Claims

1. A computer-implemented method comprising:

detecting first performance data of a first USB-connected external device over time, wherein the first USB-connected external device is external to the host system;
calculating a first efficiency of the first USB-connected external device connected to the host system, based on the first performance data of the first USB-connected external device when a second USB-connected external device is not connected to the host system, wherein the first efficiency is distinct from the first performance data;
detecting connection of the second USB-connected external device to the host system while the first USB-connected external device is connected to the host system, wherein the second USB-connected external device is external to the host system;
detecting second performance data of the first USB-connected external device over time when both the first USB-connected external device and the second USB-connected external device are connected to the host system;
calculating a second efficiency of the first USB-connected external device, based on the second performance data of the first USB-connected external device when both the first USB-connected external device the second USB-connected external device are connected to the host system, wherein the second efficiency is distinct from the second performance data;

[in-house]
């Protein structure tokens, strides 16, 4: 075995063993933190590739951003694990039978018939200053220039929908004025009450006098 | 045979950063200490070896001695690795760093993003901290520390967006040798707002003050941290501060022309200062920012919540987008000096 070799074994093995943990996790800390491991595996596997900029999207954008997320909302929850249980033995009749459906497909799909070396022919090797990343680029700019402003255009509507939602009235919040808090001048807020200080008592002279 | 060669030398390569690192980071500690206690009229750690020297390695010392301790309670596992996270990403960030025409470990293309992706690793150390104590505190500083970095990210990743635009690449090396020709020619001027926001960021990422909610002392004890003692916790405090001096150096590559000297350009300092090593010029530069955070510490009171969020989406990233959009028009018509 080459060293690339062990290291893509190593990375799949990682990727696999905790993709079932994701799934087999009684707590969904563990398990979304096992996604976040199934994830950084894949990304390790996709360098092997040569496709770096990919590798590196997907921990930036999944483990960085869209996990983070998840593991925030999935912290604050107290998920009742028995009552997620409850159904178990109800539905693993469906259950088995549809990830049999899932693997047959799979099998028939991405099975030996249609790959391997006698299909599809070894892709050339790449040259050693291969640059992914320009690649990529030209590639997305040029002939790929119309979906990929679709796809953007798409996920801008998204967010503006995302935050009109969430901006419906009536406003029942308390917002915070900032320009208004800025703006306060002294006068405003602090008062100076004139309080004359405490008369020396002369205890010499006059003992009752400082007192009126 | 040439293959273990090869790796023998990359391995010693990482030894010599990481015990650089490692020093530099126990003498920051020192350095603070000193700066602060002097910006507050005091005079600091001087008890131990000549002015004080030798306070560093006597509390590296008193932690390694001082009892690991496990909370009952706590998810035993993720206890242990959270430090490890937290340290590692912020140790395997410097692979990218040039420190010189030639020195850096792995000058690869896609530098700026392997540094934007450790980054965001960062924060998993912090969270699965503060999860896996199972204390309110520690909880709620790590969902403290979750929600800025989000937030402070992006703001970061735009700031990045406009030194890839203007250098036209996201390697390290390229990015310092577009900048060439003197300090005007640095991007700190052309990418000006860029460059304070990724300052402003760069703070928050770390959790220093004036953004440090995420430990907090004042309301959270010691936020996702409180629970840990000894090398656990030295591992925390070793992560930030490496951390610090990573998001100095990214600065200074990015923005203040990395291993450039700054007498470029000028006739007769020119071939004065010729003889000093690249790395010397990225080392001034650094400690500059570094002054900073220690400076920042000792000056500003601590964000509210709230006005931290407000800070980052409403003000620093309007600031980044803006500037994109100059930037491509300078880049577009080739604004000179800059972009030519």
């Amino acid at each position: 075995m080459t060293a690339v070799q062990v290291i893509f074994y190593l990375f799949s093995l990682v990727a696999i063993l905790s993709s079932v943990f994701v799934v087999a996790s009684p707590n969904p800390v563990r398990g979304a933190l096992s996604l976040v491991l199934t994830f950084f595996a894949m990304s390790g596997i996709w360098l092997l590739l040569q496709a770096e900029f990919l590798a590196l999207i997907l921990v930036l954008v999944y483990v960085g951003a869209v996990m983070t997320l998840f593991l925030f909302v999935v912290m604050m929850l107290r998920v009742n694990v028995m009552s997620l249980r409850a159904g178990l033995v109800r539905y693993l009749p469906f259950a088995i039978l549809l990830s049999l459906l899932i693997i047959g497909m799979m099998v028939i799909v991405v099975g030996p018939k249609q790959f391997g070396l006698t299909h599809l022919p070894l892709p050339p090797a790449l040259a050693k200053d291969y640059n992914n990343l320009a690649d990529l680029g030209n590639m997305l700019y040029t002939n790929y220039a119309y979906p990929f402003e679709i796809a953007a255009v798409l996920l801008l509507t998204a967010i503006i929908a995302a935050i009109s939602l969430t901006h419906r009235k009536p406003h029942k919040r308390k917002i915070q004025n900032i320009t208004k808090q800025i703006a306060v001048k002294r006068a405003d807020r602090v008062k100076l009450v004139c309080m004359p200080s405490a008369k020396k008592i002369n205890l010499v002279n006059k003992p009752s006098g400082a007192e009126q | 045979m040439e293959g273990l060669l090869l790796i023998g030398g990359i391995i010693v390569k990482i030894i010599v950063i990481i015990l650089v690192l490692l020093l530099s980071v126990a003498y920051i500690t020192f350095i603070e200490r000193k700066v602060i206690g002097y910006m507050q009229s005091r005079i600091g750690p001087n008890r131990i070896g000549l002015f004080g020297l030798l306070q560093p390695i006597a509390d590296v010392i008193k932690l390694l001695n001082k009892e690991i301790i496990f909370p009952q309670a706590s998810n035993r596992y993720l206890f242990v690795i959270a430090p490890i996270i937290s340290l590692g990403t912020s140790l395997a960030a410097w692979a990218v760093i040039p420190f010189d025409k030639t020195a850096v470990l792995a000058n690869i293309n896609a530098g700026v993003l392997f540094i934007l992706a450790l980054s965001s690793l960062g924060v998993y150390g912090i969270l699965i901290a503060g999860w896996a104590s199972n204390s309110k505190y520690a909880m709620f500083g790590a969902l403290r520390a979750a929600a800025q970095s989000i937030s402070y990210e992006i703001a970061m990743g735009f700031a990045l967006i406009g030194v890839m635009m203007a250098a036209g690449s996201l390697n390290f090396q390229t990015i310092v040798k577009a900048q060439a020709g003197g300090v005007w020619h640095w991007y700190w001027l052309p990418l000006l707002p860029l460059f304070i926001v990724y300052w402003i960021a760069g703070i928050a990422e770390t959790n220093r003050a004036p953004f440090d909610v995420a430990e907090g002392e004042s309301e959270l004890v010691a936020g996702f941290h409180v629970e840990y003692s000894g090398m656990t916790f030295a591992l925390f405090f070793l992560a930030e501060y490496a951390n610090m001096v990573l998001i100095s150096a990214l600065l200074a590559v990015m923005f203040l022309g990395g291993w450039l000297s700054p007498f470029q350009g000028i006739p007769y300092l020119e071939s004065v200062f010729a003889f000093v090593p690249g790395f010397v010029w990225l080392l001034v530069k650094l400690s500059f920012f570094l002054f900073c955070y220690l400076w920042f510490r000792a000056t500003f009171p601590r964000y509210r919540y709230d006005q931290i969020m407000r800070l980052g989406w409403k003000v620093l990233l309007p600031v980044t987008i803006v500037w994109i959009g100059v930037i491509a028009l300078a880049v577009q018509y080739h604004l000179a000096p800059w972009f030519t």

calculating, by a computer processor, an interference quotient of the first USB-connected external device based on the first efficiency and the second efficiency; and
remediating interference between the first USB-connected external device and the second USB-connected external device, responsive to the interference quotient being in an unacceptable range.

2. The computer-implemented method of claim 1, wherein the remediating the interference comprises suggesting a first remedial action to a user, the first remedial action being directed to change the interference quotient.

3. The computer-implemented method of claim 2, further comprising:

maintaining an action table of remedial actions in rank order; and
identifying the first remedial action as a highest-ranked remedial action in the action table that has not yet been tried to change the interference quotient; wherein the remediating the interference comprises the first remedial action to a user, responsive to the first remedial action being the highest-ranked remedial action that has not yet been tried to change the interference quotient.

4. The computer-implemented method of claim 3, further comprising consulting a remote knowledgebase to determine which of the remedial actions in the action table have been tried to change the interference quotient.

5. The computer-implemented method of claim 2, wherein the first remedial action comprises at least one of: moving the first USB-connected external device, moving the second device, connecting the first USB-connected external device to an extension cable, connecting the second device to an extension cable, disconnecting the first USB-connected external device, and disconnecting the second device.